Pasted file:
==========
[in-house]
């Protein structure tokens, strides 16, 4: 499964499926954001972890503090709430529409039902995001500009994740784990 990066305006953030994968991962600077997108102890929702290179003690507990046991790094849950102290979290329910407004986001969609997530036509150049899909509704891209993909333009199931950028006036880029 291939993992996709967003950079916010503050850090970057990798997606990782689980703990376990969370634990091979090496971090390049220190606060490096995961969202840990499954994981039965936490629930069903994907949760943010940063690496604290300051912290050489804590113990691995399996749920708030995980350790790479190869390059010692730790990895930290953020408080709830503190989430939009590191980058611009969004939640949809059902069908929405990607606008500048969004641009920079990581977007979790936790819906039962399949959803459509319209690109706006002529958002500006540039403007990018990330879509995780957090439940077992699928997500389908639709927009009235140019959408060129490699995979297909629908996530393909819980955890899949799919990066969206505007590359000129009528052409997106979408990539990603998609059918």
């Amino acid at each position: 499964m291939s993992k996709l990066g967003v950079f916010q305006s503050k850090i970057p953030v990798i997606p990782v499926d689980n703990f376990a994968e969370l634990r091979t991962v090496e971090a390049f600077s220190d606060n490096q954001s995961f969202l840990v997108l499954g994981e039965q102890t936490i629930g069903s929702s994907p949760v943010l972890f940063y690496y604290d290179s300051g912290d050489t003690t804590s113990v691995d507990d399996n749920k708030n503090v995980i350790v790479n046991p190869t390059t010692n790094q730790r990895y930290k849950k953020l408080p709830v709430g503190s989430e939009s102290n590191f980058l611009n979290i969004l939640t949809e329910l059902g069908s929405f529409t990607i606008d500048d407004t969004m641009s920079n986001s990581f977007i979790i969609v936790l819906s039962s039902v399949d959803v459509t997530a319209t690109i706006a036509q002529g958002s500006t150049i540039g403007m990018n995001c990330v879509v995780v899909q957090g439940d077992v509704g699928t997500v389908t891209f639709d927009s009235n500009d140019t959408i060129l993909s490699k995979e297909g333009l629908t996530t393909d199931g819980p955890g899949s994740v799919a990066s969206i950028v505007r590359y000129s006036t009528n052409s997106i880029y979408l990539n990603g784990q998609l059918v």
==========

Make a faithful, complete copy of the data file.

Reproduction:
[in-house]
């Protein structure tokens, strides 16, 4: 499964499926954001972890503090709430529409039902995001500009994740784990 990066305006953030994968991962600077997108102890929702290179003690507990046991790094849950102290979290329910407004986001969609997530036509150049899909509704891209993909333009199931950028006036880029 291939993992996709967003950079916010503050850090970057990798997606990782689980703990376990969370634990091979090496971090390049220190606060490096995961969202840990499954994981039965936490629930069903994907949760943010940063690496604290300051912290050489804590113990691995399996749920708030995980350790790479190869390059010692730790990895930290953020408080709830503190989430939009590191980058611009969004939640949809059902069908929405990607606008500048969004641009920079990581977007979790936790819906039962399949959803459509319209690109706006002529958002500006540039403007990018990330879509995780957090439940077992699928997500389908639709927009009235140019959408060129490699995979297909629908996530393909819980955890899949799919990066969206505007590359000129009528052409997106979408990539990603998609059918």
């Amino acid at each position: 499964m291939s993992k996709l990066g967003v950079f916010q305006s503050k850090i970057p953030v990798i997606p990782v499926d689980n703990f376990a994968e969370l634990r091979t991962v090496e971090a390049f600077s220190d606060n490096q954001s995961f969202l840990v997108l499954g994981e039965q102890t936490i629930g069903s929702s994907p949760v943010l972890f940063y690496y604290d290179s300051g912290d050489t003690t804590s113990v691995d507990d399996n749920k708030n503090v995980i350790v790479n046991p190869t390059t010692n790094q730790r990895y930290k849950k953020l408080p709830v709430g503190s989430e939009s102290n590191f980058l611009n979290i969004l939640t949809e329910l059902g069908s929405f529409t990607i606008d500048d407004t969004m641009s920079n986001s990581f977007i979790i969609v936790l819906s039962s039902v399949d959803v459509t997530a319209t690109i706006a036509q002529g958002s500006t150049i540039g403007m990018n995001c990330v879509v995780v899909q957090g439940d077992v509704g699928t997500v389908t891209f639709d927009s009235n500009d140019t959408i060129l993909s490699k995979e297909g333009l629908t996530t393909d199931g819980p955890g899949s994740v799919a990066s969206i950028v505007r590359y000129s006036t009528n052409s997106i880029y979408l990539n990603g784990q998609l059918v």